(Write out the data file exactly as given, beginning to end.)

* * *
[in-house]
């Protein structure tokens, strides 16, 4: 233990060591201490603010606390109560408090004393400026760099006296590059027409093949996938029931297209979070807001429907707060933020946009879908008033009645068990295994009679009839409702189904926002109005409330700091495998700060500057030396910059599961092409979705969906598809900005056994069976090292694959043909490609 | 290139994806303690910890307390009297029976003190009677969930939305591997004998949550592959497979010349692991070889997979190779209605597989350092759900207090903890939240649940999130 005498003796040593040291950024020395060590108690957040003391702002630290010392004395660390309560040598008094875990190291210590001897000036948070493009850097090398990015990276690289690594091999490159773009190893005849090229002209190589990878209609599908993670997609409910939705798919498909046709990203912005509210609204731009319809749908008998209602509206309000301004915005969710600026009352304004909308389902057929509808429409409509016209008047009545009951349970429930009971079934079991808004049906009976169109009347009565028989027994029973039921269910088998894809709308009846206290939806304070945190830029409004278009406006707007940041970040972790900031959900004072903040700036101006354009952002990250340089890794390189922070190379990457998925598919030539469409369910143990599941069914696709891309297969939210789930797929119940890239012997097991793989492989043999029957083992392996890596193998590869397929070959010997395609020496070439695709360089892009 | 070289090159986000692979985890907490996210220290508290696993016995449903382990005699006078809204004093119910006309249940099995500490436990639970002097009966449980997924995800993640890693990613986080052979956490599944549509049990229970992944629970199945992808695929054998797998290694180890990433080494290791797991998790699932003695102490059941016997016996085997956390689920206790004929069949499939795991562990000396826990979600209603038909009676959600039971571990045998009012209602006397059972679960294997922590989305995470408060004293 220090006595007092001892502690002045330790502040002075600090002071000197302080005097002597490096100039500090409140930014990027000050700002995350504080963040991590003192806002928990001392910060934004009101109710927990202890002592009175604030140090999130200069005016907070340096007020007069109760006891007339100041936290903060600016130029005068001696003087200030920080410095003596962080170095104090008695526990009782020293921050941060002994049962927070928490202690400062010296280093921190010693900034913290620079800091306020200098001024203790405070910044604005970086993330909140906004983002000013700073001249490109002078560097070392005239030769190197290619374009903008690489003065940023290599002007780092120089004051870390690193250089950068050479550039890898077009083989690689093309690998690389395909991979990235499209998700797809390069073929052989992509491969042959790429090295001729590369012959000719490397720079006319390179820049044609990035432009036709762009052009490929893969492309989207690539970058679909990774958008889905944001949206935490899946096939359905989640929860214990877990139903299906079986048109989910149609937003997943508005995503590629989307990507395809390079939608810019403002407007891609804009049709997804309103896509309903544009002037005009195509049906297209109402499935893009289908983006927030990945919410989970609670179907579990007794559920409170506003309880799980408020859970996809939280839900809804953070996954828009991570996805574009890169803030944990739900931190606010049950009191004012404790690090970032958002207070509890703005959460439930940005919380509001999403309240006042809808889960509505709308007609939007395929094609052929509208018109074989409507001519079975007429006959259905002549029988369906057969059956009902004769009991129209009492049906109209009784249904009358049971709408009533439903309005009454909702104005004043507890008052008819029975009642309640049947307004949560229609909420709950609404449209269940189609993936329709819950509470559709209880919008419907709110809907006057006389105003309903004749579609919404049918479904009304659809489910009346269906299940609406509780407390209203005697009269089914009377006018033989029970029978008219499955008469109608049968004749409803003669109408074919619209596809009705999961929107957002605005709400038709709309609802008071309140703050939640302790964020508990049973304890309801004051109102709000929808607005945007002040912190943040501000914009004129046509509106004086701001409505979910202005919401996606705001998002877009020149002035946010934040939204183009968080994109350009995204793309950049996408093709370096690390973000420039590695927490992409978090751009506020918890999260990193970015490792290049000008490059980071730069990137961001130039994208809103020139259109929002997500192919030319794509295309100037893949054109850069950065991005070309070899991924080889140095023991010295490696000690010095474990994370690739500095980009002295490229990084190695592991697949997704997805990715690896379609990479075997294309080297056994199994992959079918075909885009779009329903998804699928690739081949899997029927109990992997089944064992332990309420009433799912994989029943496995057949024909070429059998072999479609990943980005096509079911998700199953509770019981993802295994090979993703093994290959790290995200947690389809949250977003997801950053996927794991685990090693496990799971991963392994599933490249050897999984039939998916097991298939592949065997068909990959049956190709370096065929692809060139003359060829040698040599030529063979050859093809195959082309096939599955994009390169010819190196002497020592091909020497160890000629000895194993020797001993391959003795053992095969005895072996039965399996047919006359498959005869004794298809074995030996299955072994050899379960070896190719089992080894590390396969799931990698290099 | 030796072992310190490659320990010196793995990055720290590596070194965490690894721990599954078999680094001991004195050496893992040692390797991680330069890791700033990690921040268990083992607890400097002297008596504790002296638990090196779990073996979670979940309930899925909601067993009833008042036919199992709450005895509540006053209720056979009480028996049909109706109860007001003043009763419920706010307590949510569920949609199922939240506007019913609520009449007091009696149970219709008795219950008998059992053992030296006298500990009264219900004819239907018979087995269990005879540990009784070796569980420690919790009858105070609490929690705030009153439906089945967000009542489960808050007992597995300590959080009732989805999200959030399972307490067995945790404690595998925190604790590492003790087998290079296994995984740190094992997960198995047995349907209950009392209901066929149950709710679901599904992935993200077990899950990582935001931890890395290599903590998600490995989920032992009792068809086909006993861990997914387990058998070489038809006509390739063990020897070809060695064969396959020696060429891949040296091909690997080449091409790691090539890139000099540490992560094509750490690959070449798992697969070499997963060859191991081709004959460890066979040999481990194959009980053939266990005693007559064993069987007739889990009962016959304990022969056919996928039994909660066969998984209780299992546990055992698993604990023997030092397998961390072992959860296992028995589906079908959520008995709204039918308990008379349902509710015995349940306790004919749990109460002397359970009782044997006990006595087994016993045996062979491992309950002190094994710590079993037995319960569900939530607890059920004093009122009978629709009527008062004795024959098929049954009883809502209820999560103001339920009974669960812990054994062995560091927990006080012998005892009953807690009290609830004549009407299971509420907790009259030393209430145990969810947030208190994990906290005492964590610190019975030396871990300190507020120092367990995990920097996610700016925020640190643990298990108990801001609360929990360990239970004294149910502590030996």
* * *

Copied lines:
[in-house]
């Protein structure tokens, strides 16, 4: 233990060591201490603010606390109560408090004393400026760099006296590059027409093949996938029931297209979070807001429907707060933020946009879908008033009645068990295994009679009839409702189904926002109005409330700091495998700060500057030396910059599961092409979705969906598809900005056994069976090292694959043909490609 | 290139994806303690910890307390009297029976003190009677969930939305591997004998949550592959497979010349692991070889997979190779209605597989350092759900207090903890939240649940999130 005498003796040593040291950024020395060590108690957040003391702002630290010392004395660390309560040598008094875990190291210590001897000036948070493009850097090398990015990276690289690594091999490159773009190893005849090229002209190589990878209609599908993670997609409910939705798919498909046709990203912005509210609204731009319809749908008998209602509206309000301004915005969710600026009352304004909308389902057929509808429409409509016209008047009545009951349970429930009971079934079991808004049906009976169109009347009565028989027994029973039921269910088998894809709308009846206290939806304070945190830029409004278009406006707007940041970040972790900031959900004072903040700036101006354009952002990250340089890794390189922070190379990457998925598919030539469409369910143990599941069914696709891309297969939210789930797929119940890239012997097991793989492989043999029957083992392996890596193998590869397929070959010997395609020496070439695709360089892009 | 070289090159986000692979985890907490996210220290508290696993016995449903382990005699006078809204004093119910006309249940099995500490436990639970002097009966449980997924995800993640890693990613986080052979956490599944549509049990229970992944629970199945992808695929054998797998290694180890990433080494290791797991998790699932003695102490059941016997016996085997956390689920206790004929069949499939795991562990000396826990979600209603038909009676959600039971571990045998009012209602006397059972679960294997922590989305995470408060004293 220090006595007092001892502690002045330790502040002075600090002071000197302080005097002597490096100039500090409140930014990027000050700002995350504080963040991590003192806002928990001392910060934004009101109710927990202890002592009175604030140090999130200069005016907070340096007020007069109760006891007339100041936290903060600016130029005068001696003087200030920080410095003596962080170095104090008695526990009782020293921050941060002994049962927070928490202690400062010296280093921190010693900034913290620079800091306020200098001024203790405070910044604005970086993330909140906004983002000013700073001249490109002078560097070392005239030769190197290619374009903008690489003065940023290599002007780092120089004051870390690193250089950068050479550039890898077009083989690689093309690998690389395909991979990235499209998700797809390069073929052989992509491969042959790429090295001729590369012959000719490397720079006319390179820049044609990035432009036709762009052009490929893969492309989207690539970058679909990774958008889905944001949206935490899946096939359905989640929860214990877990139903299906079986048109989910149609937003997943508005995503590629989307990507395809390079939608810019403002407007891609804009049709997804309103896509309903544009002037005009195509049906297209109402499935893009289908983006927030990945919410989970609670179907579990007794559920409170506003309880799980408020859970996809939280839900809804953070996954828009991570996805574009890169803030944990739900931190606010049950009191004012404790690090970032958002207070509890703005959460439930940005919380509001999403309240006042809808889960509505709308007609939007395929094609052929509208018109074989409507001519079975007429006959259905002549029988369906057969059956009902004769009991129209009492049906109209009784249904009358049971709408009533439903309005009454909702104005004043507890008052008819029975009642309640049947307004949560229609909420709950609404449209269940189609993936329709819950509470559709209880919008419907709110809907006057006389105003309903004749579609919404049918479904009304659809489910009346269906299940609406509780407390209203005697009269089914009377006018033989029970029978008219499955008469109608049968004749409803003669109408074919619209596809009705999961929107957002605005709400038709709309609802008071309140703050939640302790964020508990049973304890309801004051109102709000929808607005945007002040912190943040501000914009004129046509509106004086701001409505979910202005919401996606705001998002877009020149002035946010934040939204183009968080994109350009995204793309950049996408093709370096690390973000420039590695927490992409978090751009506020918890999260990193970015490792290049000008490059980071730069990137961001130039994208809103020139259109929002997500192919030319794509295309100037893949054109850069950065991005070309070899991924080889140095023991010295490696000690010095474990994370690739500095980009002295490229990084190695592991697949997704997805990715690896379609990479075997294309080297056994199994992959079918075909885009779009329903998804699928690739081949899997029927109990992997089944064992332990309420009433799912994989029943496995057949024909070429059998072999479609990943980005096509079911998700199953509770019981993802295994090979993703093994290959790290995200947690389809949250977003997801950053996927794991685990090693496990799971991963392994599933490249050897999984039939998916097991298939592949065997068909990959049956190709370096065929692809060139003359060829040698040599030529063979050859093809195959082309096939599955994009390169010819190196002497020592091909020497160890000629000895194993020797001993391959003795053992095969005895072996039965399996047919006359498959005869004794298809074995030996299955072994050899379960070896190719089992080894590390396969799931990698290099 | 030796072992310190490659320990010196793995990055720290590596070194965490690894721990599954078999680094001991004195050496893992040692390797991680330069890791700033990690921040268990083992607890400097002297008596504790002296638990090196779990073996979670979940309930899925909601067993009833008042036919199992709450005895509540006053209720056979009480028996049909109706109860007001003043009763419920706010307590949510569920949609199922939240506007019913609520009449007091009696149970219709008795219950008998059992053992030296006298500990009264219900004819239907018979087995269990005879540990009784070796569980420690919790009858105070609490929690705030009153439906089945967000009542489960808050007992597995300590959080009732989805999200959030399972307490067995945790404690595998925190604790590492003790087998290079296994995984740190094992997960198995047995349907209950009392209901066929149950709710679901599904992935993200077990899950990582935001931890890395290599903590998600490995989920032992009792068809086909006993861990997914387990058998070489038809006509390739063990020897070809060695064969396959020696060429891949040296091909690997080449091409790691090539890139000099540490992560094509750490690959070449798992697969070499997963060859191991081709004959460890066979040999481990194959009980053939266990005693007559064993069987007739889990009962016959304990022969056919996928039994909660066969998984209780299992546990055992698993604990023997030092397998961390072992959860296992028995589906079908959520008995709204039918308990008379349902509710015995349940306790004919749990109460002397359970009782044997006990006595087994016993045996062979491992309950002190094994710590079993037995319960569900939530607890059920004093009122009978629709009527008062004795024959098929049954009883809502209820999560103001339920009974669960812990054994062995560091927990006080012998005892009953807690009290609830004549009407299971509420907790009259030393209430145990969810947030208190994990906290005492964590610190019975030396871990300190507020120092367990995990920097996610700016925020640190643990298990108990801001609360929990360990239970004294149910502590030996």